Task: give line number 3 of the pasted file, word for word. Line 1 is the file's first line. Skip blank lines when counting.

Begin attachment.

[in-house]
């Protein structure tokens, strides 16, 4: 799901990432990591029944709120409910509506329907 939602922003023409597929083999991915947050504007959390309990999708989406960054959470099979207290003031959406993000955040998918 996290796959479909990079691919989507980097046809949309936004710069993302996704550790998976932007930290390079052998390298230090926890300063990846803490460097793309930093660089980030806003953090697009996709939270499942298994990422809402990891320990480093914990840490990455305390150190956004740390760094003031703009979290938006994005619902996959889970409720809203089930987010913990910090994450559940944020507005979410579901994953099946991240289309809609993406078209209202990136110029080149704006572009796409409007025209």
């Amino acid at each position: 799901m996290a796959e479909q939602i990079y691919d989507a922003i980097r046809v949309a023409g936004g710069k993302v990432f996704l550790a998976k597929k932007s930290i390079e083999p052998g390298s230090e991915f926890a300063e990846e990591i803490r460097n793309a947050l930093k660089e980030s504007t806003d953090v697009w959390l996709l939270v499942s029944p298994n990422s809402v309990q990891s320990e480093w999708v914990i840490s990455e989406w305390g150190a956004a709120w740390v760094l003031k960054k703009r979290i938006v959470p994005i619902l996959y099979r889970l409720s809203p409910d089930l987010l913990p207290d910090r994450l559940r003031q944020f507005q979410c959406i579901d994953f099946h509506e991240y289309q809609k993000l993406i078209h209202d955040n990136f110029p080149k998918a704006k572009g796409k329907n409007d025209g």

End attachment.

């Amino acid at each position: 799901m996290a796959e479909q939602i990079y691919d989507a922003i980097r046809v949309a023409g936004g710069k993302v990432f996704l550790a998976k597929k932007s930290i390079e083999p052998g390298s230090e991915f926890a300063e990846e990591i803490r460097n793309a947050l930093k660089e980030s504007t806003d953090v697009w959390l996709l939270v499942s029944p298994n990422s809402v309990q990891s320990e480093w999708v914990i840490s990455e989406w305390g150190a956004a709120w740390v760094l003031k960054k703009r979290i938006v959470p994005i619902l996959y099979r889970l409720s809203p409910d089930l987010l913990p207290d910090r994450l559940r003031q944020f507005q979410c959406i579901d994953f099946h509506e991240y289309q809609k993000l993406i078209h209202d955040n990136f110029p080149k998918a704006k572009g796409k329907n409007d025209g």